Before COVID-19 social distancing measures were introduced the Waikerie Bowling Club’s older members gathered each weekday morning at 8:30am for social bowls and a cuppa.
But the restrictions mean the club’s facilities have been closed since mid-March and it will be some time yet before normal activities resume.
The Waikerie Bowling Club has about 230 members and about 30 of its members are in their 70s to 90s.
“For some of them it is their only outlet for the week with other people and now it has been shut off,” says Andy Fulwood.
Andy, the owner of McCoy Menswear, is on the club’s catering committee and came up with the idea to prepare and deliver meals.
“Some are basically stuck at home with nothing to do,” he says.
The team of four Waikerie Bowling Club members have delivered 216 main meals in the past seven weeks, including serves of soup and sweets.
Waikerie Bowling Club Catering committee member Kerry Rogers enjoys helping prepare the meals and delivering them to the older members.
“It’s a good way to keep them connected to the bowling club,” she says.
“They are all pretty good, I let them know to ring one of us if they need anything.”
Preparing good home-cooked meals is not unusual for the Waikerie Bowling Club, which usually has a meal night once a month on Fridays.
“We get about 130 bookings without advertising every month for that meal night,” Andy says.
This strong community support for the Waikerie Bowling Club has also led to many of the town’s businesses and residents donating produce to the food drops.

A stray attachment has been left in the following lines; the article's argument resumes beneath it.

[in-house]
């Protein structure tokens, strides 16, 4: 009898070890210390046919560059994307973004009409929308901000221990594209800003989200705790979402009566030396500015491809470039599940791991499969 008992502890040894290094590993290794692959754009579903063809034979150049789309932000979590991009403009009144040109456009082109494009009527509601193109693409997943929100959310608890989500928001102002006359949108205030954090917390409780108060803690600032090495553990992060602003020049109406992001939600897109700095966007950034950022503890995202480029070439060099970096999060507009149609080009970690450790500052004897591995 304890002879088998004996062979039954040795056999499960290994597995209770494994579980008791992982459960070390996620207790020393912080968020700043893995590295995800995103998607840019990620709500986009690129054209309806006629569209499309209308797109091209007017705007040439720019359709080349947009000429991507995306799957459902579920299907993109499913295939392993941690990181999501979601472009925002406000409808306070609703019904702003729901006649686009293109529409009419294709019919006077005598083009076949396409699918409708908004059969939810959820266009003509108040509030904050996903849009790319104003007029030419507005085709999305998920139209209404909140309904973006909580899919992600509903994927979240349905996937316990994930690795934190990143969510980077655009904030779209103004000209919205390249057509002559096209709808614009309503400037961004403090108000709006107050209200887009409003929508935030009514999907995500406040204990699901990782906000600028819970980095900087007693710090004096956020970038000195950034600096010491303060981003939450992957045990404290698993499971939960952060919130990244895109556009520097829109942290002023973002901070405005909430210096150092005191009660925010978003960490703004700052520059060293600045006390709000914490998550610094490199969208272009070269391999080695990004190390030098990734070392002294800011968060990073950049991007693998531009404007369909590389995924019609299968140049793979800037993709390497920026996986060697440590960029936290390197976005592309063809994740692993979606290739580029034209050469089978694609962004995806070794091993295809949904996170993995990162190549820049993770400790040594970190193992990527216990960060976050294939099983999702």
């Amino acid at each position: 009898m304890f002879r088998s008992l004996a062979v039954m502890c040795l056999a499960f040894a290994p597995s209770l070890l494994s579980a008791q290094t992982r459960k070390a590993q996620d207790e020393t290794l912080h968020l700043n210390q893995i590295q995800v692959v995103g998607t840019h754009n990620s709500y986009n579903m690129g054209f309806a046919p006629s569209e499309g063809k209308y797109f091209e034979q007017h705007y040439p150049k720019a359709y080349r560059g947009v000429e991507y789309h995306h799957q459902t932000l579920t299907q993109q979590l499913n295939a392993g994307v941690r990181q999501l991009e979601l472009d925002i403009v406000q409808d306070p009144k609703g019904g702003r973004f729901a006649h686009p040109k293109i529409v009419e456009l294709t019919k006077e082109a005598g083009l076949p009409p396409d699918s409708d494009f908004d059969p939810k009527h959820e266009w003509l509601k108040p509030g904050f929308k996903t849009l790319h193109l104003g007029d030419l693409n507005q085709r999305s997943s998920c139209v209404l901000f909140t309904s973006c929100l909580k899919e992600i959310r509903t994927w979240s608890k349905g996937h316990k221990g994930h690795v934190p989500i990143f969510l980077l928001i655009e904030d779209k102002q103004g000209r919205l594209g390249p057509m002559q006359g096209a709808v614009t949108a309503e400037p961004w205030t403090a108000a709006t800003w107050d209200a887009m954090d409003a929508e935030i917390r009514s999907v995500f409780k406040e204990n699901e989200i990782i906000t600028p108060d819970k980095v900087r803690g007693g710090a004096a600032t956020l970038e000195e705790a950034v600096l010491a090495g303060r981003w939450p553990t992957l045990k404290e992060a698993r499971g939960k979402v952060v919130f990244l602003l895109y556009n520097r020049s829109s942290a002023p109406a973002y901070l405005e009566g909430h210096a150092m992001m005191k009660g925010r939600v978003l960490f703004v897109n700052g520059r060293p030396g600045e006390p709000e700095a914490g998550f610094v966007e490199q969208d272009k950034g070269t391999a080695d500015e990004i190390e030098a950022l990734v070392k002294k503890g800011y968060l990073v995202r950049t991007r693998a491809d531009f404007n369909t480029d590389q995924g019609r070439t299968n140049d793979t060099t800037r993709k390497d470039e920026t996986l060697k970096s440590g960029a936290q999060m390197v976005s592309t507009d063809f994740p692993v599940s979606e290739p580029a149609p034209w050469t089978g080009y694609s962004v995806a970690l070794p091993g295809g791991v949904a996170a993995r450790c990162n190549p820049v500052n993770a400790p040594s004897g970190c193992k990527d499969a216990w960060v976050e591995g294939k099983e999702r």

Butch’s Smallgoods has donated beef cheeks, Rollbusch Quality Meats has provided pork, Waikerie Foodland has supplied beef, chicken legs and sausages.
Ross Mayfield, a local vigneron, has also donated some cartons of red wine.
Kevin Gillespie, 90 and his wife Lucy, 81, are both members of the Waikerie Bowling Club and greatly appreciate the food drops.
“It was unexpected – they are expert cooks,” he says.
The elderly couple are both missing their social bowls and regular morning coffee each weekday.
“It is a bit boring being inside a lot more than we should be, I am looking forward to the clubrooms opening again,” Kevin says.
Ronda Cain, 92, usually plays social bowls every Tuesday and Saturday and is grateful for the tasty meals being delivered to her.
“It will be good to get back, I miss it very much,” she says.
Ronda has also represented Waikerie in competitive bowls.
The close-knit Riverland town has also held many fundraising and community events at the Waikerie Bowling Club.
In November last year, a Barefoot Bowls event and barbecue lunch prepared by the town’s butcher, Nigel Rollbusch, raised $8,500 for the Ziegler family from Ramco, after their home was destroyed in a fire.
The Riverland bowling club has put out a challenge to other clubs around the state to also look after their older members, many the founders of local bowling clubs.
Andy Fulwood is keen for the Waikerie venue to become more of a community hub in the future and to attract some of the younger generations.
He says night bowls over the past two years became a real drawcard before COVID-19.
“We went from dwindling numbers to about 80 players now on Tuesday nights,” Andy says.
The Waikerie Bowling Club has applied to the Federal Government for a grant towards the construction of a $1.3 million dome at the green.
This would provide shelter from the rain, reduce the temperature underneath it by 10 degrees during summer and protect the playing surface from UV rays.
“It would be good for the Riverland to have a bowling club with a dome, there aren’t any country areas in SA with one,” Kerry says.
Andy says the proposed dome would provide the town with an economic boost, creating jobs during its construction, increasing membership and attracting more bowls competitions from outside the area.
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